- The sulfated ash measurement assesses the oil’s contribution to ash formation caused by metallic additives that cannot fully burn. Many 2T oils utilize “ash-less” additive systems to eliminate this issue, but they are not required so this measurement is important.
- Flash point measures the temperature at which the volatile vapors given off by a lubricant are produced at a high enough concentration to ignite with a flame source. This may indicate how well an oil will burn or remain unburned in a combustion chamber. Many oils utilize solvents in their formulas which may give a low result not indicative of the actual lubricating oil so be aware that the reported flash point may not tell the whole story. I would recommend finding the flash point of a 2-stroke oil without its solvent component to get its true contribution to the combustion.
- Kinematic Viscosity at 100°C is a measurement of the thickness or fluidity of the oil and contributes to film strength.
The reason JASO M345 is in need of an upgrade is because of those two test engines used in Figure 2. The 2-cycle test engines themselves are being discontinued and spare parts are becoming difficult to source in order to keep those motors running at the necessary performance level. Without standardized parts from the manufacturers, the engines cannot be kept running in adequate condition for the tightly controlled JASO testing.
New engines are being tested and evaluated for standardization, and the next update is scheduled to go into effect in April of 2018. The original plan was to update the specification with new test engines in April of 2016, JALOS announced that they were pushing back the launch date to 2018 due to repeatability problems. The Yamaha ET-1 engine is currently the leading candidate for inclusion, but testing is still underway to ensure compliance with the strict standards for the indexing of various properties measured by the JASO M345 specification.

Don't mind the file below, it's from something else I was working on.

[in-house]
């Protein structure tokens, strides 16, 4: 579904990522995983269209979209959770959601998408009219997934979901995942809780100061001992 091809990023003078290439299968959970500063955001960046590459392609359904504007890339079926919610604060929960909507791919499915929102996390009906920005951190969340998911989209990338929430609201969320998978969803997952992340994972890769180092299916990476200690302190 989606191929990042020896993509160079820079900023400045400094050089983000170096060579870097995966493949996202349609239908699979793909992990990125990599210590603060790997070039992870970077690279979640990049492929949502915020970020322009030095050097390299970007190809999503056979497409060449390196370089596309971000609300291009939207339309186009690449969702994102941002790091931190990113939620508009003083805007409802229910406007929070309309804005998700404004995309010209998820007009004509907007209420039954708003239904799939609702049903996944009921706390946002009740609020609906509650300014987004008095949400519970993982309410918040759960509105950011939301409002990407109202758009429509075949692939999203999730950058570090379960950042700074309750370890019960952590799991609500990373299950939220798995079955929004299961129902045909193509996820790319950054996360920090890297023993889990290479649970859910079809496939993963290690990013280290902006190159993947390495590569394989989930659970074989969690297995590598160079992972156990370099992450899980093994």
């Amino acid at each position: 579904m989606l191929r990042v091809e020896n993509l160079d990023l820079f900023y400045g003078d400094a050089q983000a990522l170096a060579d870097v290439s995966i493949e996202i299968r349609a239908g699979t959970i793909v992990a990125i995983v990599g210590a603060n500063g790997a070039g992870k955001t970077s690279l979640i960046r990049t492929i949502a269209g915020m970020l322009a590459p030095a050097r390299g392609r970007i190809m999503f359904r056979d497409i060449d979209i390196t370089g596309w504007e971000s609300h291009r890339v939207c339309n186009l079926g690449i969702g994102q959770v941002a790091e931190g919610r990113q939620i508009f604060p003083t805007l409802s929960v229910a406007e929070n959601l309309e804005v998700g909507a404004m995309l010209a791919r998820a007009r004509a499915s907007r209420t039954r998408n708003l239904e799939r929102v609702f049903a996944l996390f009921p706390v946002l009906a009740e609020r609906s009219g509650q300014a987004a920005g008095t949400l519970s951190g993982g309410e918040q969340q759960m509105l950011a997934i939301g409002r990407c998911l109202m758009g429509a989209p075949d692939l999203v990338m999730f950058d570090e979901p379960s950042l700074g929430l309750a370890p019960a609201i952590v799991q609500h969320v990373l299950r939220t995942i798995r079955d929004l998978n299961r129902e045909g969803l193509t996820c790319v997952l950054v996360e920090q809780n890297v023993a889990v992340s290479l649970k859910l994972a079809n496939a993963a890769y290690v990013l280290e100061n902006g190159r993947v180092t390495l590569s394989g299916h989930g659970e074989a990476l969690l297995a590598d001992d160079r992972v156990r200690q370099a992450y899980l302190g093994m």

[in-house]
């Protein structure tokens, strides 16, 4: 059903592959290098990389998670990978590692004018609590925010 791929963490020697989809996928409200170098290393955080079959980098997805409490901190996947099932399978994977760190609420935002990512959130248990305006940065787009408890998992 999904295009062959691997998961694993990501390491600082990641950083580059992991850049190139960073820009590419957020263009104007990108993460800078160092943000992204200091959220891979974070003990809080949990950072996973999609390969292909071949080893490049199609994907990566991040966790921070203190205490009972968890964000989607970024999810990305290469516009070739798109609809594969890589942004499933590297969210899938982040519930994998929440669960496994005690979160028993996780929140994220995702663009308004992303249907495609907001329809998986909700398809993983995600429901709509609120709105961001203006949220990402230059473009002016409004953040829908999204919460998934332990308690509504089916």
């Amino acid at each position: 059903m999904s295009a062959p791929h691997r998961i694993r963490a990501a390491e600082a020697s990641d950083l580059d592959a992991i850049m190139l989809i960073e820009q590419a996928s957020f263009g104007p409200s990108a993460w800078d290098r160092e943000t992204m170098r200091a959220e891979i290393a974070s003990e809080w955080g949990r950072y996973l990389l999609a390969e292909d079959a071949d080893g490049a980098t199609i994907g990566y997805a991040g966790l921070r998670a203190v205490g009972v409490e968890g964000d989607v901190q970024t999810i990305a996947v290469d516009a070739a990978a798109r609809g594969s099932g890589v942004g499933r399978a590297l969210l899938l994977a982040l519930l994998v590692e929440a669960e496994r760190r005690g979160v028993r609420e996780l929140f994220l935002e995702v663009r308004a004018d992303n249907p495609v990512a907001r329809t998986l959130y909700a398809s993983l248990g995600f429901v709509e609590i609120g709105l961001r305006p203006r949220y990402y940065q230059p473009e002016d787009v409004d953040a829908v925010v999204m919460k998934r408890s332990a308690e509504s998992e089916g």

Because of the uncertainty in this engine’s ability to provide repeatable and reproducible results, the specification is being pushed back until its results can either be verified or a different test engine can be identified, so don’t expect anything new until 2018. It was unclear what kind of performance advancements the new specification would have incorporated before this delay, but it appears there is a plan to separate smaller displacement engines such as brush cutters, chainsaws and other handheld equipment from vehicles with separate criteria. For the time being though, engines and parts are still available for the current test engines so new lubricants can still be evaluated accordingly to the high standards that are already in place.
Before I finish this article, I do want to briefly mention the differences between the JASO and the ISO specifications for 2T engine oils because it is a distinction worth mentioning.
The ISO L-EGD and JASO FD are the exact same performance specification. The differences between ISO and JASO are in the B and C specifications. The ISO L-EGB and L-EGC specifications each have an additional detergency requirement. This means the ISO L-EGB and L-EGC specifications require higher performance levels than the JASO equivalents, but most oils that meet JASO requirements will also meet the ISO requirements, so there is rarely a difference between an oil claiming ISO or JASO performance levels.
So after all that your head is probably spinning trying to figure out what all of that means. So to boil it all down I’ll end with a few main points:
- The JASO specifications indicate increasing performance levels with FB, FC, and FD specifications.
- The requirements include lubricating ability, cleanliness, smoke potential, and a few physical properties.
- ISO and JASO are essentially the same with a few minor differences.
- The performance specifications give machine manufacturers real and tangible minimum requirements to maintain their equipment and ensure high performance.
- With these specifications, we can look at specific performance differences between products to determine which is the best for our machines without having to rely on uncertain performance claims by lubricant companies.